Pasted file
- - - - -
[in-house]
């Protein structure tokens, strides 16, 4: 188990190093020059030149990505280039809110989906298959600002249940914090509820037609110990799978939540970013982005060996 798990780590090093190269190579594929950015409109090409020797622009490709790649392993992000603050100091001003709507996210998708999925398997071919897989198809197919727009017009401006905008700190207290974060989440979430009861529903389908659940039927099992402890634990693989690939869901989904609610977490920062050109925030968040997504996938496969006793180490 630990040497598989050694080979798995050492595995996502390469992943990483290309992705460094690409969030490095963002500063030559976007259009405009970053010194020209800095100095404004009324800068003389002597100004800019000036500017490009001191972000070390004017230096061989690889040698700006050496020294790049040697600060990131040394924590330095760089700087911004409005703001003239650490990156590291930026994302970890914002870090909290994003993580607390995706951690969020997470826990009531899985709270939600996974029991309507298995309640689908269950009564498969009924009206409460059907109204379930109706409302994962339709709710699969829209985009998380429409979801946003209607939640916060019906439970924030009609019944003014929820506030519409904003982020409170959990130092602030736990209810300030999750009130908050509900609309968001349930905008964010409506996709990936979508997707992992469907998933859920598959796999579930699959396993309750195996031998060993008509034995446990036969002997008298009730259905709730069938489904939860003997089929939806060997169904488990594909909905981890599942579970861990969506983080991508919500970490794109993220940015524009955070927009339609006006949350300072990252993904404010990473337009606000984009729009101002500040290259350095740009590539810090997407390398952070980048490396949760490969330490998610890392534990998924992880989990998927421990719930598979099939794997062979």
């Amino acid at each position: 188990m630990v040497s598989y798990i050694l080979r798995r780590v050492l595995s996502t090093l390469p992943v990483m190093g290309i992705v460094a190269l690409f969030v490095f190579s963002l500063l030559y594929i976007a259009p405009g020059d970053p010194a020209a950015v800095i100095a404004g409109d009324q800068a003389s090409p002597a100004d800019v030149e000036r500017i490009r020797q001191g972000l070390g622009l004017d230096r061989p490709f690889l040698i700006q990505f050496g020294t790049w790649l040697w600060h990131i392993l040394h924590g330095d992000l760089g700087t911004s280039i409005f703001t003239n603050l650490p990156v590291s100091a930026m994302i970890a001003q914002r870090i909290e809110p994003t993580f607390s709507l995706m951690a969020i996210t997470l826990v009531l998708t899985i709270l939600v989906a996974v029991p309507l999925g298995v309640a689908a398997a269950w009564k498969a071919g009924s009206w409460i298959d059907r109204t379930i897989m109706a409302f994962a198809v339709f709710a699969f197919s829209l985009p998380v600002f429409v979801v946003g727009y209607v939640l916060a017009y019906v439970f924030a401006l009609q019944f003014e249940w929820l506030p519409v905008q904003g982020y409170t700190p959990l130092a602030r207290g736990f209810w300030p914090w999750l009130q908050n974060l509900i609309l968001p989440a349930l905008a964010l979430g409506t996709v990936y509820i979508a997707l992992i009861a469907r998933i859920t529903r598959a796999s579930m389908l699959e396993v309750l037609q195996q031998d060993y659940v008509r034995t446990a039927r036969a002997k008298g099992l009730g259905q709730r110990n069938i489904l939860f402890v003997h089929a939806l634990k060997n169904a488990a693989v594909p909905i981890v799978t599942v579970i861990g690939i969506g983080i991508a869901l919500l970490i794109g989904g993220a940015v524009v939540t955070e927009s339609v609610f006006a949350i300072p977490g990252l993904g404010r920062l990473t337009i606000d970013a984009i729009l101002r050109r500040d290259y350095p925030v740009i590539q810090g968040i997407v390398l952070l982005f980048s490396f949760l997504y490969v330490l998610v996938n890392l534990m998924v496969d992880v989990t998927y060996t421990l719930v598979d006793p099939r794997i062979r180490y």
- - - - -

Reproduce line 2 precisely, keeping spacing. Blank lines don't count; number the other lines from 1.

């Protein structure tokens, strides 16, 4: 188990190093020059030149990505280039809110989906298959600002249940914090509820037609110990799978939540970013982005060996 798990780590090093190269190579594929950015409109090409020797622009490709790649392993992000603050100091001003709507996210998708999925398997071919897989198809197919727009017009401006905008700190207290974060989440979430009861529903389908659940039927099992402890634990693989690939869901989904609610977490920062050109925030968040997504996938496969006793180490 630990040497598989050694080979798995050492595995996502390469992943990483290309992705460094690409969030490095963002500063030559976007259009405009970053010194020209800095100095404004009324800068003389002597100004800019000036500017490009001191972000070390004017230096061989690889040698700006050496020294790049040697600060990131040394924590330095760089700087911004409005703001003239650490990156590291930026994302970890914002870090909290994003993580607390995706951690969020997470826990009531899985709270939600996974029991309507298995309640689908269950009564498969009924009206409460059907109204379930109706409302994962339709709710699969829209985009998380429409979801946003209607939640916060019906439970924030009609019944003014929820506030519409904003982020409170959990130092602030736990209810300030999750009130908050509900609309968001349930905008964010409506996709990936979508997707992992469907998933859920598959796999579930699959396993309750195996031998060993008509034995446990036969002997008298009730259905709730069938489904939860003997089929939806060997169904488990594909909905981890599942579970861990969506983080991508919500970490794109993220940015524009955070927009339609006006949350300072990252993904404010990473337009606000984009729009101002500040290259350095740009590539810090997407390398952070980048490396949760490969330490998610890392534990998924992880989990998927421990719930598979099939794997062979």